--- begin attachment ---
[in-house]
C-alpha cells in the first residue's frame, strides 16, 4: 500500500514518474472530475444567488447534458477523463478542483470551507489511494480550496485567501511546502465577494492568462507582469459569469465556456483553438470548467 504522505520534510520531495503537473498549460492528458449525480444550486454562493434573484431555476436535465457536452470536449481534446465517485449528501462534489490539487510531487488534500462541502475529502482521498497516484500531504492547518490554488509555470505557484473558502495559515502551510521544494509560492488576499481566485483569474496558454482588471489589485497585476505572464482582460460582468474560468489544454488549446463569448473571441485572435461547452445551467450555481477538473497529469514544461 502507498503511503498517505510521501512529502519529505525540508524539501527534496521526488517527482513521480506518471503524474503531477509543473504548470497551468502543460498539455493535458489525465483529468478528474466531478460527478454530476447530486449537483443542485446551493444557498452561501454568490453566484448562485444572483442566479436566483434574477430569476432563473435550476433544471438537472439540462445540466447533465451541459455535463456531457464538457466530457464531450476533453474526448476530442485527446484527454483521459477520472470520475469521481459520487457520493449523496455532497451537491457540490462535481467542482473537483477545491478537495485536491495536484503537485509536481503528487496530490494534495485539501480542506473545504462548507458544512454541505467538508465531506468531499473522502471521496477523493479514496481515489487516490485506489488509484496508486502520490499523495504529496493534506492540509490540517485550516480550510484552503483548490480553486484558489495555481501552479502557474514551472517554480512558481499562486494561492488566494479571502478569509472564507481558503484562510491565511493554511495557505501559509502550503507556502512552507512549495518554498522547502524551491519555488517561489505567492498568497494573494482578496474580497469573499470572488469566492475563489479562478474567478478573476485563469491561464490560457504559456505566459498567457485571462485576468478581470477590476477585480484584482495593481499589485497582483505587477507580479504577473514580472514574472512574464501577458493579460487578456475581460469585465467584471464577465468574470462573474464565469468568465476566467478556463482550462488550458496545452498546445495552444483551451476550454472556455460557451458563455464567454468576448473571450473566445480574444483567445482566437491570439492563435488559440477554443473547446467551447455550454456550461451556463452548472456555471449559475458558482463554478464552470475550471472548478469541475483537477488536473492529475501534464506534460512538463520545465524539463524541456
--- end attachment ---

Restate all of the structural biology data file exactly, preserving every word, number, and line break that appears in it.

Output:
[in-house]
C-alpha cells in the first residue's frame, strides 16, 4: 500500500514518474472530475444567488447534458477523463478542483470551507489511494480550496485567501511546502465577494492568462507582469459569469465556456483553438470548467 504522505520534510520531495503537473498549460492528458449525480444550486454562493434573484431555476436535465457536452470536449481534446465517485449528501462534489490539487510531487488534500462541502475529502482521498497516484500531504492547518490554488509555470505557484473558502495559515502551510521544494509560492488576499481566485483569474496558454482588471489589485497585476505572464482582460460582468474560468489544454488549446463569448473571441485572435461547452445551467450555481477538473497529469514544461 502507498503511503498517505510521501512529502519529505525540508524539501527534496521526488517527482513521480506518471503524474503531477509543473504548470497551468502543460498539455493535458489525465483529468478528474466531478460527478454530476447530486449537483443542485446551493444557498452561501454568490453566484448562485444572483442566479436566483434574477430569476432563473435550476433544471438537472439540462445540466447533465451541459455535463456531457464538457466530457464531450476533453474526448476530442485527446484527454483521459477520472470520475469521481459520487457520493449523496455532497451537491457540490462535481467542482473537483477545491478537495485536491495536484503537485509536481503528487496530490494534495485539501480542506473545504462548507458544512454541505467538508465531506468531499473522502471521496477523493479514496481515489487516490485506489488509484496508486502520490499523495504529496493534506492540509490540517485550516480550510484552503483548490480553486484558489495555481501552479502557474514551472517554480512558481499562486494561492488566494479571502478569509472564507481558503484562510491565511493554511495557505501559509502550503507556502512552507512549495518554498522547502524551491519555488517561489505567492498568497494573494482578496474580497469573499470572488469566492475563489479562478474567478478573476485563469491561464490560457504559456505566459498567457485571462485576468478581470477590476477585480484584482495593481499589485497582483505587477507580479504577473514580472514574472512574464501577458493579460487578456475581460469585465467584471464577465468574470462573474464565469468568465476566467478556463482550462488550458496545452498546445495552444483551451476550454472556455460557451458563455464567454468576448473571450473566445480574444483567445482566437491570439492563435488559440477554443473547446467551447455550454456550461451556463452548472456555471449559475458558482463554478464552470475550471472548478469541475483537477488536473492529475501534464506534460512538463520545465524539463524541456